Eugene officials have options to raise more money and consistently fund initiatives to address climate change and homelessness, but first they want to know where the money would go.
There are several funding options — most involve raising taxes — and many of those options would need voter approval.
Voters, who have told Councilor Greg Evans they’re “tax fatigued” and “tapped out,” are likely to want the same information the council requested.
“If people feel tapped out, they’re less likely to support any kind of revenue measure that goes on the ballot. What I think we have to do is follow the same strategies that we did with the road fund and the bond measure that we passed,” Evans said during a recent work session. “Our citizens need to see what they’re going to get for their money. They want to see that return on investment.”
Staff told councilors that there were a number of investments they could make, including energy efficiency, increased urban forestry, business engagement, and active transportation.
Staff are working together to create a project list that can be implemented with community input. This will help to identify the areas where money is most needed and where it could be most effective. Then, they would calculate the cost estimates to determine the amount of funding that is required.
Many possible investment strategies
Alan Zelenka, Councilor, suggested the work session. It explored funding options for initiatives related to climate change and homelessness. The two don’t necessarily have to be combined, he said, but he thinks they should be on “parallel tracks.”
His intent was for the work session to determine whether councilors think initiatives to address both crises need dedicated funding and, if so, to give staff “direction to develop an actionable project list.”
He stated that discussion about how to structure funding will take place later.
Twylla, Finance Director, told councilors that there are many possible investments. These include:
- Stabilizing funding to address homelessness
- Operating a navigation center that’s set to open next year
- Permanent supportive housing
- Provide staffing to support the unhoused by providing ongoing and expanded work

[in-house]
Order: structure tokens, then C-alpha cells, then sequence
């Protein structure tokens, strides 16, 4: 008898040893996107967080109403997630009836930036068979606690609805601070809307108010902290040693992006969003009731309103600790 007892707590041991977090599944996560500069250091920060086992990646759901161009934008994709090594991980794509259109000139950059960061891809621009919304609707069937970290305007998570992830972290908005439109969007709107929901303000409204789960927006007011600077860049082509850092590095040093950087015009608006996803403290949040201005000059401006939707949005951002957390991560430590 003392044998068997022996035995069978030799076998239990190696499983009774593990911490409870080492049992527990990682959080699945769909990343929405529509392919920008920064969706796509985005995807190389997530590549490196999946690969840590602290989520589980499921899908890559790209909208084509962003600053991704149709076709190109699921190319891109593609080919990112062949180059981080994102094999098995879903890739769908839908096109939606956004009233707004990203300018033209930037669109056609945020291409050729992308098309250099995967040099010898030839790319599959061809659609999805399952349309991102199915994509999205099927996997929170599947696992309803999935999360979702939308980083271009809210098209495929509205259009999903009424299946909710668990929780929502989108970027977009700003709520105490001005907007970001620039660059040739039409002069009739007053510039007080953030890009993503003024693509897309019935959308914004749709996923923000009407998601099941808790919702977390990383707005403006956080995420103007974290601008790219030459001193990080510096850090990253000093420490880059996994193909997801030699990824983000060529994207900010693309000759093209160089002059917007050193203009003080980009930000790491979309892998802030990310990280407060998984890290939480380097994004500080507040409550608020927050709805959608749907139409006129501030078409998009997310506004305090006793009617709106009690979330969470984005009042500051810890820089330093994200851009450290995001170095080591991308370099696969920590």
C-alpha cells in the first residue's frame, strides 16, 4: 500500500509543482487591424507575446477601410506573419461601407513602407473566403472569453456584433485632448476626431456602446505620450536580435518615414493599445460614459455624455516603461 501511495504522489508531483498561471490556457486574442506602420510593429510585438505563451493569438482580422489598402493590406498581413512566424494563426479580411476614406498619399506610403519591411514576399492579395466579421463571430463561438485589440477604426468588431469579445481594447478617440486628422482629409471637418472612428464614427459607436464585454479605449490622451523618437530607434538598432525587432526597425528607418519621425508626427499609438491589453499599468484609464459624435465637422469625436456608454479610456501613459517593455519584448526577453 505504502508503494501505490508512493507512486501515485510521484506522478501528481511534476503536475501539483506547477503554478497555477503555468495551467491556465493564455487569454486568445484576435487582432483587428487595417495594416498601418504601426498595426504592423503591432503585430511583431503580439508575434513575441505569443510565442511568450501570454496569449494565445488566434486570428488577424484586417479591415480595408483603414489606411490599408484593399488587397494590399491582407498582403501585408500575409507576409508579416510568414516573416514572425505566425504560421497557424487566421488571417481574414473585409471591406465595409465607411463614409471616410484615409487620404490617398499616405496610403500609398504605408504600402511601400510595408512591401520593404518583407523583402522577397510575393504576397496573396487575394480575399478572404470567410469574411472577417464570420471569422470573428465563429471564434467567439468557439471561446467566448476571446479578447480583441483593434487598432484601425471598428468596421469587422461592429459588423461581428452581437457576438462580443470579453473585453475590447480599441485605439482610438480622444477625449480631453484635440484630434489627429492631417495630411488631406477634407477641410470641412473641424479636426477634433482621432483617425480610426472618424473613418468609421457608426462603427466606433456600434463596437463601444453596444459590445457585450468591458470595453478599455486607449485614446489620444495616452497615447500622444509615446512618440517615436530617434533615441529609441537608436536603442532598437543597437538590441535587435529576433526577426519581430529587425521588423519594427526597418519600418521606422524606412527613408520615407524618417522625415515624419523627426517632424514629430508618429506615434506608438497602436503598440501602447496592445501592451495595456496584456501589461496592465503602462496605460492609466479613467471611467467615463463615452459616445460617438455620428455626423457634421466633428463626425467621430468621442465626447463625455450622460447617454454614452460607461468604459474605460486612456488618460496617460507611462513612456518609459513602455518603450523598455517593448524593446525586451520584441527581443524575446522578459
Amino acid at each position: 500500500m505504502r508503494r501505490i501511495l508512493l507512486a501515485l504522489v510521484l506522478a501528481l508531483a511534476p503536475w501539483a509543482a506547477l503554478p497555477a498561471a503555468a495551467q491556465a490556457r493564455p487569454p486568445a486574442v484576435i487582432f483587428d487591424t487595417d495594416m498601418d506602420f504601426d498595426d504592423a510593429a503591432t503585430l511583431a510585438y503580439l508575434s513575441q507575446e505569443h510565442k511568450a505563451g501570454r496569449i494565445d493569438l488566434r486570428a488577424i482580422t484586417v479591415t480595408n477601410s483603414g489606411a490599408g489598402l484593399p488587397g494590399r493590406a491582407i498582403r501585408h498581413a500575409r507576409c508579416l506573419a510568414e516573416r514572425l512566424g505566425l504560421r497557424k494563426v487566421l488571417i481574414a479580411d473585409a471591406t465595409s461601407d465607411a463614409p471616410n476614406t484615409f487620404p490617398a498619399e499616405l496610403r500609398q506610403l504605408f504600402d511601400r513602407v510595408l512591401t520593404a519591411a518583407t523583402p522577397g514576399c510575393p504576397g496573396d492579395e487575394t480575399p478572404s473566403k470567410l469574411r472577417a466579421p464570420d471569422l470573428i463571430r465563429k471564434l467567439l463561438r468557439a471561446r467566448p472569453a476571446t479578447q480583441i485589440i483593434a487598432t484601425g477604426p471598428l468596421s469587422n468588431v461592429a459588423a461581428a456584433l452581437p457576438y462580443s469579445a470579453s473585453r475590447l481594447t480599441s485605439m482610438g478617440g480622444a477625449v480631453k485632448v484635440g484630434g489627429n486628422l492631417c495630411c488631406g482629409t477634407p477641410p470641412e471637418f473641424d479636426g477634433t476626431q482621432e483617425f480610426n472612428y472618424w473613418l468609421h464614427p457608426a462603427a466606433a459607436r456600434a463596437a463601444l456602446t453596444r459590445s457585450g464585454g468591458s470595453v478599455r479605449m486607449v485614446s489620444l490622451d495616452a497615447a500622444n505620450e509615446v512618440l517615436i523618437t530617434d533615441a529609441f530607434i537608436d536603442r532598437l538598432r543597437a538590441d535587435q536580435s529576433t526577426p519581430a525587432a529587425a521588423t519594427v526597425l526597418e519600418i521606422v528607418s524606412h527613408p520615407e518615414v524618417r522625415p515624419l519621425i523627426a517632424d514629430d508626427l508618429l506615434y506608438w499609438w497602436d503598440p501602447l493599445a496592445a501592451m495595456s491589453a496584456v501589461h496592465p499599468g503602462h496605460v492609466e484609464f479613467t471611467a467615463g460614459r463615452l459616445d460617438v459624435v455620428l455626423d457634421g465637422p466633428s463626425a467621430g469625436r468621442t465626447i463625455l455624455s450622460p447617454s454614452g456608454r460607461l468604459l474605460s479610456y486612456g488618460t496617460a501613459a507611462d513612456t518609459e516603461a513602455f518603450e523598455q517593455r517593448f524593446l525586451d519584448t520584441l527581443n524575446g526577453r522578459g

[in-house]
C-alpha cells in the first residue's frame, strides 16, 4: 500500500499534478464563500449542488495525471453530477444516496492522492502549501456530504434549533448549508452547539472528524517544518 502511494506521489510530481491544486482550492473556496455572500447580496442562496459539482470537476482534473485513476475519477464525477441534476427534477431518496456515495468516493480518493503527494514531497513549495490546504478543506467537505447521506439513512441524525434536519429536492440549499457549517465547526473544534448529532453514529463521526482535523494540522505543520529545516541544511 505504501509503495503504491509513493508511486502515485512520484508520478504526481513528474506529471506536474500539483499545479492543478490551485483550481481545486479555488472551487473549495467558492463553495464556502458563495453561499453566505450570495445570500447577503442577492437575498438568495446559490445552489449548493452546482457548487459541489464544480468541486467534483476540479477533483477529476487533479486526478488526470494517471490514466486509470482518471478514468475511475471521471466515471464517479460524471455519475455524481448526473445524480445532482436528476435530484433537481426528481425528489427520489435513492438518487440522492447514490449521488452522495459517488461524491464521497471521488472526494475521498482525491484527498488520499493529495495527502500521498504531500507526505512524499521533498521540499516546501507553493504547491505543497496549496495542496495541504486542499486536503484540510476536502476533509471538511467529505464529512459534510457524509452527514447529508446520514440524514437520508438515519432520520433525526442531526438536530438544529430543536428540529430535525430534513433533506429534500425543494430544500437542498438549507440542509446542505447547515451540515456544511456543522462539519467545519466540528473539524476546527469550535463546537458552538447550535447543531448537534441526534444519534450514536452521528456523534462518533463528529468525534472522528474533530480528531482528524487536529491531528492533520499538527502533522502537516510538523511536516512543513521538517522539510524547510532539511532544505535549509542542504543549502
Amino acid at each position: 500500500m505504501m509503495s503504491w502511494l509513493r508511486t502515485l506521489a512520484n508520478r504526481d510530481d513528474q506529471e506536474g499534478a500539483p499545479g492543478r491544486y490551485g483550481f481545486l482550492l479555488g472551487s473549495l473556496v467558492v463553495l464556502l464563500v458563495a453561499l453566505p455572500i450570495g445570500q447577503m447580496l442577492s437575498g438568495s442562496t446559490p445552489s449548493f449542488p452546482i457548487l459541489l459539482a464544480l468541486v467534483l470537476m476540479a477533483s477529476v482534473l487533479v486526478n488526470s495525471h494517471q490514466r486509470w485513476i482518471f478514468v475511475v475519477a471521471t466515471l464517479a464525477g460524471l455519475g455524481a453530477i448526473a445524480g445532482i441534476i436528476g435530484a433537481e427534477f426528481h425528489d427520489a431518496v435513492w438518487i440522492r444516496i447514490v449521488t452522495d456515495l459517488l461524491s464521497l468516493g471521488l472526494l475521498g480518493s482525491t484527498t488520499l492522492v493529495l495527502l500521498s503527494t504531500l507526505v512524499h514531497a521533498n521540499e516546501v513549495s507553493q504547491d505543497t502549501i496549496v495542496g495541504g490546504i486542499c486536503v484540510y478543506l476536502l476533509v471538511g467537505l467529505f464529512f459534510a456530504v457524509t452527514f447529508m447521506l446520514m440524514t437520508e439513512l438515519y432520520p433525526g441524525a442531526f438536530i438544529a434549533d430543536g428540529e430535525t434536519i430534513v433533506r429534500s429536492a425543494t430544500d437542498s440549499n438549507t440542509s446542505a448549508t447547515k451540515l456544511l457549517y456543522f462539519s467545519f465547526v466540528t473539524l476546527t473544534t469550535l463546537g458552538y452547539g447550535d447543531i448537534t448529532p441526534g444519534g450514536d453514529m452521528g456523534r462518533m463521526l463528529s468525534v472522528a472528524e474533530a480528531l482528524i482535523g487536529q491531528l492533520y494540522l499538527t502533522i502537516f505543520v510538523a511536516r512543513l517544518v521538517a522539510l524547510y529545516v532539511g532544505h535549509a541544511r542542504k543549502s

- Urban forestry should be encouraged to increase its rate
- Enhancing environmental resiliency
- Mitigating natural hazards
- Building an electric vehicle, and mobility infrastructure
- Active transportation supported
- Increasing energy efficiency
- Climate issues: Engaging businesses
The council’s discussion focused largely on homelessness, including the need for permanent, supportive housing.
But dealing with homelessness isn’t just about throwing more money at the problem, councilors said.
“I don’t think the biggest problem in dealing with homelessness is not having enough money,” Councilor Mike Clark said. “I think it’s how we, as a council, weigh in ourselves toward enabling people to stay stuck and unwell, personally.”
Others acknowledged a lot of residents, no matter their views on homelessness, aren’t happy with the way the city has been handling the crisis. The city needs to “build up credibility” in dealing with homelessness, Councilor Claire Syrett said.
Many councilors support — or at least aren’t against — spending more money but said they want to make sure the efforts are valuable and don’t fix problems that other units of government, like the state or county, should be tackling.
“I’m not opposed to raising more money, but I want to make sure we know what we’re spending it on,” Councilor Randy Groves said.
Mayor Lucy Vinis said she understands the concerns about accountability and “what we are getting for the price” but pointed out the crisis is only getting worse.
“We’re recognizing that we’re putting more into this than ever before. We’re looking to the county to put more into this than ever before,” Vinis said. “We have a dire situation.”
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There are many options for raising funds: bonds, levies, and tax increases
If officials choose to raise more money to address climate change and homelessness, they have several options, according to Miller’s presentation.
She suggested that they could finance capital costs by issuing a bond. This could require voter approval depending on which type of bond. Temporarily increasing property taxes to repay certain type of bond wouldn’t contribute to the tax rate limit of $10 per $1,000 real market value.
If the city requested a levy for operating costs, this limit would apply.
Miller said that the tax rate is $9.45 for every $1,000 of assessed value. This includes both county and city levies. That leaves the city the ability to raise around $9.6 million without going above the limit, she said, assuming there aren’t other new levies or increases to existing levies.
There are many other options available that could be used in lieu of or in addition for a bond, she explained.
Clark doesn’t think bonds and levies would help the city get to the right place because they “just increase the cost of housing.”
And Councilor Matt Keating pointed out while levies for “beloved institutions” like libraries go over well with voters, other things don’t.
“I haven’t seen polling to suggest that voters are ready to get behind, as great as the ideas and concepts are, funding unhoused solutions as well as an abatement to climate change at the same time through their property taxes,” Keating said.
Contact city government watchdog Megan Banta at email@example.com. Follow her Twitter @MeganBanta_1.